• projecting the plurality of beams toward a substrate; and
    • moving the substrate while projecting the beams.
  • 55. A device manufacturing method comprising:
    • modulating a beam of radiation according to a desired pattern;

projecting the beam toward a substrate; and

converting use of the modulated beam to perform at least two of the following: photolithography, material deposition or material removal.

  • 56. A device manufacturing method comprising:

modulating a beam of radiation according to a desired pattern;

projecting the beam toward a substrate; and

movably supporting a donor structure onto which the beam impinges, the donor structure having a donor material layer transferable from the donor structure onto the substrate.

  • 57. A device manufacturing method comprising:

modulating a beam of radiation according to a desired pattern using an electro-optical deflector having a refractive index gradient material; and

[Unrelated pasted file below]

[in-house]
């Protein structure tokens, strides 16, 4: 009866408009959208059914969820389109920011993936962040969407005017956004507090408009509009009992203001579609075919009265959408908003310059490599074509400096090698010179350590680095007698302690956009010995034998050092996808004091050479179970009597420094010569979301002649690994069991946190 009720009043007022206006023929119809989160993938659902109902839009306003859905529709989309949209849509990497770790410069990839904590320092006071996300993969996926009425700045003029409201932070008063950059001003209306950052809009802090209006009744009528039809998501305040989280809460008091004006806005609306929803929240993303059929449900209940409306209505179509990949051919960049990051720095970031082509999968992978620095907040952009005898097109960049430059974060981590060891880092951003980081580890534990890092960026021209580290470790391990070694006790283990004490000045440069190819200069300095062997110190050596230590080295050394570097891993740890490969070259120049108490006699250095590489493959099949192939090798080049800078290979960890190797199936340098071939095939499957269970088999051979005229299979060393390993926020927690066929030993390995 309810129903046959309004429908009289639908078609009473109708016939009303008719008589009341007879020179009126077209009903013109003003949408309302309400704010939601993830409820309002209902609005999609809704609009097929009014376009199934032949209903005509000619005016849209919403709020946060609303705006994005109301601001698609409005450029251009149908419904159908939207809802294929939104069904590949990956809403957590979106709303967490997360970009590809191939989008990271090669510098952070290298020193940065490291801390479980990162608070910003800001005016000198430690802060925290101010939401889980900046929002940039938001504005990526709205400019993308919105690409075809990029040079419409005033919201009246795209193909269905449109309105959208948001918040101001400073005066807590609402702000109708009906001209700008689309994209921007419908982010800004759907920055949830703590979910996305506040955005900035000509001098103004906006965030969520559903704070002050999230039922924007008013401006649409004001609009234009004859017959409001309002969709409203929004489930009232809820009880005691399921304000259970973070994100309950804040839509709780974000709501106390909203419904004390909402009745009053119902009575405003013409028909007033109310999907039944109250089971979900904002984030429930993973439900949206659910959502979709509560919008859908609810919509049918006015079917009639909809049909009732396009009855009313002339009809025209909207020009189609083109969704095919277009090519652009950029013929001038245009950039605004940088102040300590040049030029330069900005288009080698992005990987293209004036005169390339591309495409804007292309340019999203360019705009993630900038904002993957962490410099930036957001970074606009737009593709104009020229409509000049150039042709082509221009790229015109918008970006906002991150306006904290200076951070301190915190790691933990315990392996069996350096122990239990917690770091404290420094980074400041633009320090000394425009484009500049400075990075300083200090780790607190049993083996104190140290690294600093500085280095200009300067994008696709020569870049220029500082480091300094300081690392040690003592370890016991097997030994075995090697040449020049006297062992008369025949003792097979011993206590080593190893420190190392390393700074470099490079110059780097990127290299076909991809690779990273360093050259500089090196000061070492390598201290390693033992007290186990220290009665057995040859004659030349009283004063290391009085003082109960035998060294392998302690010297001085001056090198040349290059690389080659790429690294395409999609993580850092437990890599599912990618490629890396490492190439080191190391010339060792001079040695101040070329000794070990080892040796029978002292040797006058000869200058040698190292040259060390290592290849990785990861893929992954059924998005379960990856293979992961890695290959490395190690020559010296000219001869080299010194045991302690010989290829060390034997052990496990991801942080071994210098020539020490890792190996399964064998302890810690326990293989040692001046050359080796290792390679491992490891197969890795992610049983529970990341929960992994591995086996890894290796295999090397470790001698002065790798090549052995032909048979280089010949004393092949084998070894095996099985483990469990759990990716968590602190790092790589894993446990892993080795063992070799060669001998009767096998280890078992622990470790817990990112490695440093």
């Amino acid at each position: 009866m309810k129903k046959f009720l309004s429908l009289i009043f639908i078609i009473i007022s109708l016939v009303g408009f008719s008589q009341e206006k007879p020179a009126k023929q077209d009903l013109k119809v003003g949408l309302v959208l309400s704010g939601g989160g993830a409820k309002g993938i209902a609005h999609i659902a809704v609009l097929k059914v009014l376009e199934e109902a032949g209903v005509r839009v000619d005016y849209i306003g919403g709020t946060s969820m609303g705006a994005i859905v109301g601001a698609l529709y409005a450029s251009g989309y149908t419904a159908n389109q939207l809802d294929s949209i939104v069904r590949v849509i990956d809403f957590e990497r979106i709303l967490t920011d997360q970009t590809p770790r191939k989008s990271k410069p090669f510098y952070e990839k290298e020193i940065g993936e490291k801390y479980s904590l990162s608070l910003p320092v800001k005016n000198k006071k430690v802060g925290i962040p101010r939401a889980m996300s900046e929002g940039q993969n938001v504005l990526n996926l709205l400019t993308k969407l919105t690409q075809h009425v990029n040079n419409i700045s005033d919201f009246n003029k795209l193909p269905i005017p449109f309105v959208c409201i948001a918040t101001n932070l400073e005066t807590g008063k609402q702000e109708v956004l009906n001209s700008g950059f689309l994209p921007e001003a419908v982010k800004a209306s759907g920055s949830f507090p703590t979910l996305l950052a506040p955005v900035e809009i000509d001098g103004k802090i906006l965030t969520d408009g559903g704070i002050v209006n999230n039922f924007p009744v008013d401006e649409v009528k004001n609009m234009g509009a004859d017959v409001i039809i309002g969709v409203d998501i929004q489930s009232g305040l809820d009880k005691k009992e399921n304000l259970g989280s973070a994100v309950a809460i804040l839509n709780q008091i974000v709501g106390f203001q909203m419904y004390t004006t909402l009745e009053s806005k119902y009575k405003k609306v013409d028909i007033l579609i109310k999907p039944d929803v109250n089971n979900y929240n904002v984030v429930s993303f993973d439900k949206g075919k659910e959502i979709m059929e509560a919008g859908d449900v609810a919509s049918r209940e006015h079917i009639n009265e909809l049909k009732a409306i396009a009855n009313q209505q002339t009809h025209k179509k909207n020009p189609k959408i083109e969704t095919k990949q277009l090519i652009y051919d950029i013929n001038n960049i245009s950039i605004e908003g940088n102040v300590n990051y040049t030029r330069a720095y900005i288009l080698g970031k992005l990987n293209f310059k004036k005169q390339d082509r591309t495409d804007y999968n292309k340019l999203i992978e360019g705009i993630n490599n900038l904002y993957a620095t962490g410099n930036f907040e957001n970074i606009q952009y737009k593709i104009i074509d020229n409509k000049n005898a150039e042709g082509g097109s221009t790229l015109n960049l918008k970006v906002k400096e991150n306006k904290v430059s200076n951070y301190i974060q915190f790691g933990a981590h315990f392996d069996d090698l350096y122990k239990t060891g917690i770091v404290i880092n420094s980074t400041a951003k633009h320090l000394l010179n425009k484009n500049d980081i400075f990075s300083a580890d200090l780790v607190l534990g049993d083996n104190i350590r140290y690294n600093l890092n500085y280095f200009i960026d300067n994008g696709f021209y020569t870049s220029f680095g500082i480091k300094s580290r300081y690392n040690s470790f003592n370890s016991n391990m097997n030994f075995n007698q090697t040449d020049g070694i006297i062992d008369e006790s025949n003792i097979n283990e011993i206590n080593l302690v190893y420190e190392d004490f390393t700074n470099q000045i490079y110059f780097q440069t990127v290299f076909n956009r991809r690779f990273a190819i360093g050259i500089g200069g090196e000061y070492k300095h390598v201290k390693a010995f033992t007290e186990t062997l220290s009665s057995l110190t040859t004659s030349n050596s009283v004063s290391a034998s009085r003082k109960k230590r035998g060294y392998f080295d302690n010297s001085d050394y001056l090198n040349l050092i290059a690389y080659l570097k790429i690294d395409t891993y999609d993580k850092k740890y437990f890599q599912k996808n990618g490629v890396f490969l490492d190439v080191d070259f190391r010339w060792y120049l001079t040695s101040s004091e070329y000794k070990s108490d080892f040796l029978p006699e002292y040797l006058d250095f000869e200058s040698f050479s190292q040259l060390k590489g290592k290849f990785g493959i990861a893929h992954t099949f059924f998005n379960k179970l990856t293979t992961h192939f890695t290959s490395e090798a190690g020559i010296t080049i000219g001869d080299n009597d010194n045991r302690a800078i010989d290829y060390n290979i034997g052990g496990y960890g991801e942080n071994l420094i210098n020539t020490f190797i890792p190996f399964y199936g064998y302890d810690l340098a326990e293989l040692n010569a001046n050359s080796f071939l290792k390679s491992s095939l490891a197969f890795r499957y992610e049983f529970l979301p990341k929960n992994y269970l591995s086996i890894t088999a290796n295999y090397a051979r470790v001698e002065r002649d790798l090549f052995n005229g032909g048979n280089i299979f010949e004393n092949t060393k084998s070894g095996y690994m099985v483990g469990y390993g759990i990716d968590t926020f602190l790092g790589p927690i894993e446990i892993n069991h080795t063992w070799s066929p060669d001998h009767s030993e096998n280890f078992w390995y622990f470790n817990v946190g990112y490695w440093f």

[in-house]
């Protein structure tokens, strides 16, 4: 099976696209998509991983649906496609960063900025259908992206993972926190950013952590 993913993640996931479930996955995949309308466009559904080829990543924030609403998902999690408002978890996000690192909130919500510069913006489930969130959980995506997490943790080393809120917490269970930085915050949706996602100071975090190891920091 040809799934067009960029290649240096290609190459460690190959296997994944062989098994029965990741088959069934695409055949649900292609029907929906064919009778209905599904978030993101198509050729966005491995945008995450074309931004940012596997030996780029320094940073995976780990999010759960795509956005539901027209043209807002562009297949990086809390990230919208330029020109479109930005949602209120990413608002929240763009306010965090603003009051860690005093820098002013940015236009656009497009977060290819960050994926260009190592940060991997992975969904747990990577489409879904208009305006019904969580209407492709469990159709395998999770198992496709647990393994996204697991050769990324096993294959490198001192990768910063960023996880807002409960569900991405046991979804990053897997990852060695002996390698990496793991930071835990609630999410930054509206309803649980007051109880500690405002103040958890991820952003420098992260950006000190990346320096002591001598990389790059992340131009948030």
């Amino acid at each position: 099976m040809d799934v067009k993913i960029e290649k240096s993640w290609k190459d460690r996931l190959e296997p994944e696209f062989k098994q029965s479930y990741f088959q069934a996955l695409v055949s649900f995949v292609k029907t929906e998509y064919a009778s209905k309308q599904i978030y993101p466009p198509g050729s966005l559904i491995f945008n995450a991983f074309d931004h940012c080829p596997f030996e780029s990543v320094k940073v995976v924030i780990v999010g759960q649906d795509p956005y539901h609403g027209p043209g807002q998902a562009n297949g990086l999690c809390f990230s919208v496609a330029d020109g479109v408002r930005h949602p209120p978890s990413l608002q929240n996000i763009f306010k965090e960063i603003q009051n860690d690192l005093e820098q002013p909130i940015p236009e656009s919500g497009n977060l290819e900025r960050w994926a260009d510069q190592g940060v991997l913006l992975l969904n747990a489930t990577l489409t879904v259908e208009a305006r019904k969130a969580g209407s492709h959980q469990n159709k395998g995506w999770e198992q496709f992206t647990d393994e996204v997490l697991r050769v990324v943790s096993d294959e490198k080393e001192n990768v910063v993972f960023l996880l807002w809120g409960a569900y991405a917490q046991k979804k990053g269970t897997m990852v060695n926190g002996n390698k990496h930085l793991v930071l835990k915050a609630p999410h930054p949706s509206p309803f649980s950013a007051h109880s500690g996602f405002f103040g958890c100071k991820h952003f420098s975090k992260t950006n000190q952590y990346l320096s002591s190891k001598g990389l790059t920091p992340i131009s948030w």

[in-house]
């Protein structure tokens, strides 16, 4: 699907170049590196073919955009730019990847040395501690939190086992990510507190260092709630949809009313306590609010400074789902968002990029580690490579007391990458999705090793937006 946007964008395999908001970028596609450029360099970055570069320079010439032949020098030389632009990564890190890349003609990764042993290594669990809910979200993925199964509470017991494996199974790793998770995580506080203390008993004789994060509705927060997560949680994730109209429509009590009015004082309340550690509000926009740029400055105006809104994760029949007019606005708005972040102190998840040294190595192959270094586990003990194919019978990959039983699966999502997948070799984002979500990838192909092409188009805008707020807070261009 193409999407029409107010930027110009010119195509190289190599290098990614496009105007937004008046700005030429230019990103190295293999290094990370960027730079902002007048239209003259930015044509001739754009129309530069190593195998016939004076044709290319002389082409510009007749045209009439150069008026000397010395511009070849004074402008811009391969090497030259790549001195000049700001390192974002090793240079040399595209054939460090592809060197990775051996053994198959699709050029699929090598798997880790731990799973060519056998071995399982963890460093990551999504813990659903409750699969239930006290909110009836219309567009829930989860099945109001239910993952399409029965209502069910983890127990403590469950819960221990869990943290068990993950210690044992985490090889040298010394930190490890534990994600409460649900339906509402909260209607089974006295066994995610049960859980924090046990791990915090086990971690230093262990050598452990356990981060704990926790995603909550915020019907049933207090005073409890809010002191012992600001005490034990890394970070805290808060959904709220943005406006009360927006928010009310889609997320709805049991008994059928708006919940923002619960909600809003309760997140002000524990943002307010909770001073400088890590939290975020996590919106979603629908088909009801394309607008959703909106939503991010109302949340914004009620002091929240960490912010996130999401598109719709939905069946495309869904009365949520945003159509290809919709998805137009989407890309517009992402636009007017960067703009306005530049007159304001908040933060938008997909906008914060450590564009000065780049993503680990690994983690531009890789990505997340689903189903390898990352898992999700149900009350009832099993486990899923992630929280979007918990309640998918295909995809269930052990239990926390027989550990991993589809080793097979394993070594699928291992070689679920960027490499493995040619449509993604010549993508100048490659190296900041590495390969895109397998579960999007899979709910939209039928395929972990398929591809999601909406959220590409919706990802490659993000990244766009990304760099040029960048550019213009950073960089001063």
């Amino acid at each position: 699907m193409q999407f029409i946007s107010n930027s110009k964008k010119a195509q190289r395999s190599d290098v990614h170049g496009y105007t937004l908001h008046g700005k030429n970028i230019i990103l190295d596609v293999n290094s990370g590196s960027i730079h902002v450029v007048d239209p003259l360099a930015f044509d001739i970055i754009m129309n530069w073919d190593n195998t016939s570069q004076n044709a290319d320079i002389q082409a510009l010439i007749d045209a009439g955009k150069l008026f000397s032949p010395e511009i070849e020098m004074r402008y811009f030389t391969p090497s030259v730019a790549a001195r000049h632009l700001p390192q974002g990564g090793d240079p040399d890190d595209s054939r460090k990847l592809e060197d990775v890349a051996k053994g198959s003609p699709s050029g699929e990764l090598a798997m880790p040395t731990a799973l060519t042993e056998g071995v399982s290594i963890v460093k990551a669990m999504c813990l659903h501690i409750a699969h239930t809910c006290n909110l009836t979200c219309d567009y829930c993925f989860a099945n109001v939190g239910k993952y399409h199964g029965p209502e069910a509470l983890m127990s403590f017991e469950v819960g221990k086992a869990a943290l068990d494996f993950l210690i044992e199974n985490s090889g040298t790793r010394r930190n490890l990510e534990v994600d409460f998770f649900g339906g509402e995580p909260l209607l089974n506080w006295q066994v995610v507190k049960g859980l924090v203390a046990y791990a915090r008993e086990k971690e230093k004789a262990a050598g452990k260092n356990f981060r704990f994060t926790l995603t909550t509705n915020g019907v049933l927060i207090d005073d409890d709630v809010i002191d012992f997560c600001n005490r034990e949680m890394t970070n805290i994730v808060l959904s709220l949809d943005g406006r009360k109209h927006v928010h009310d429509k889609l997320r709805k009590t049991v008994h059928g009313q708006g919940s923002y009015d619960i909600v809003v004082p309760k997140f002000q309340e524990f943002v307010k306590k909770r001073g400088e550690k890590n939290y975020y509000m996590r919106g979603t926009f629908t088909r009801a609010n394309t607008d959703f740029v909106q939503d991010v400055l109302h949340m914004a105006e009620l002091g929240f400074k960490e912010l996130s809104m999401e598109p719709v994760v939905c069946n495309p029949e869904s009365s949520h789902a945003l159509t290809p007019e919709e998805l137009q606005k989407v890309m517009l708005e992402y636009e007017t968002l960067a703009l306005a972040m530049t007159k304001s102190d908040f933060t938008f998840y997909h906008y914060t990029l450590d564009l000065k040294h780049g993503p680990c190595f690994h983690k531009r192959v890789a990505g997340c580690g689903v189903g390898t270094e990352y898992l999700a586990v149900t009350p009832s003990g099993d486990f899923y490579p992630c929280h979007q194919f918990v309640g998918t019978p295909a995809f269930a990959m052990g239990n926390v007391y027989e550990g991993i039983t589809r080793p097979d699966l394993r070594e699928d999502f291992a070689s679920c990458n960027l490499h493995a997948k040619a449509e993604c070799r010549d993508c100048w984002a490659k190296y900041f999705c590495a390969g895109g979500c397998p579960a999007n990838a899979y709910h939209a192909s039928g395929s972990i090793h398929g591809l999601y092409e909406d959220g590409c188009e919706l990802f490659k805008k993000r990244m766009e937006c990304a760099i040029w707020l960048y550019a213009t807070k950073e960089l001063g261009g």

projecting the beam toward a substrate.

  • 58. A device manufacturing method comprising:

modulating a plurality of beams of radiation according to a desired pattern using an electro-optical deflector to deflect the beams in a first direction;

deflecting the beams deflected by the electro-optical deflector in a second direction using a movable optical element; and

projecting the modulated beams from the optical element toward a substrate.

  • 59. Use of one or more of the inventions in the above clauses in the manufacture of flat panel displays.
  • 60. Use of one or more of the inventions in the above clauses in integrated circuit packaging.
  • 61. A flat panel display manufactured according to or using any of the inventions in the above clauses.
  • 62. An integrated circuit device manufactured according to or using any of the inventions in the above clauses.